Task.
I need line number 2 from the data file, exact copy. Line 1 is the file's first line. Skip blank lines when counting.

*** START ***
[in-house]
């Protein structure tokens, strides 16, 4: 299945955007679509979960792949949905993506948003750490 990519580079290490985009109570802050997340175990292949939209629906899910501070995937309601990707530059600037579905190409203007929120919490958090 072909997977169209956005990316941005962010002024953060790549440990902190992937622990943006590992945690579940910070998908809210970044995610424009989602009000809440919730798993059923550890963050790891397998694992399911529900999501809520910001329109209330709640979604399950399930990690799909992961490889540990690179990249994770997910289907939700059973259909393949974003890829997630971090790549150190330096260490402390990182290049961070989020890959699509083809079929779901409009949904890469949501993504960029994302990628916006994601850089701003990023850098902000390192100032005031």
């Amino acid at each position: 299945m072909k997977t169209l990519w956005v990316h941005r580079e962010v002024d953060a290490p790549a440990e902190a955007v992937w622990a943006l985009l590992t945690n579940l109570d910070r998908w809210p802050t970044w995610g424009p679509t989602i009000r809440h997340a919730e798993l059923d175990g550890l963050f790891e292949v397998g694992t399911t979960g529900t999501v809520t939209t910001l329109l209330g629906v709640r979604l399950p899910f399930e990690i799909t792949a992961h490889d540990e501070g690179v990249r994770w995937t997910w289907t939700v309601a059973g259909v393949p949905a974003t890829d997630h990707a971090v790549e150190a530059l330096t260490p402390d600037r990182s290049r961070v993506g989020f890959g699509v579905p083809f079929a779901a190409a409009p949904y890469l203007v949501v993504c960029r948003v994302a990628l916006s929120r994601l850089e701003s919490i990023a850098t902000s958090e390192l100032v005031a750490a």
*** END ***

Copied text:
């Protein structure tokens, strides 16, 4: 299945955007679509979960792949949905993506948003750490 990519580079290490985009109570802050997340175990292949939209629906899910501070995937309601990707530059600037579905190409203007929120919490958090 072909997977169209956005990316941005962010002024953060790549440990902190992937622990943006590992945690579940910070998908809210970044995610424009989602009000809440919730798993059923550890963050790891397998694992399911529900999501809520910001329109209330709640979604399950399930990690799909992961490889540990690179990249994770997910289907939700059973259909393949974003890829997630971090790549150190330096260490402390990182290049961070989020890959699509083809079929779901409009949904890469949501993504960029994302990628916006994601850089701003990023850098902000390192100032005031």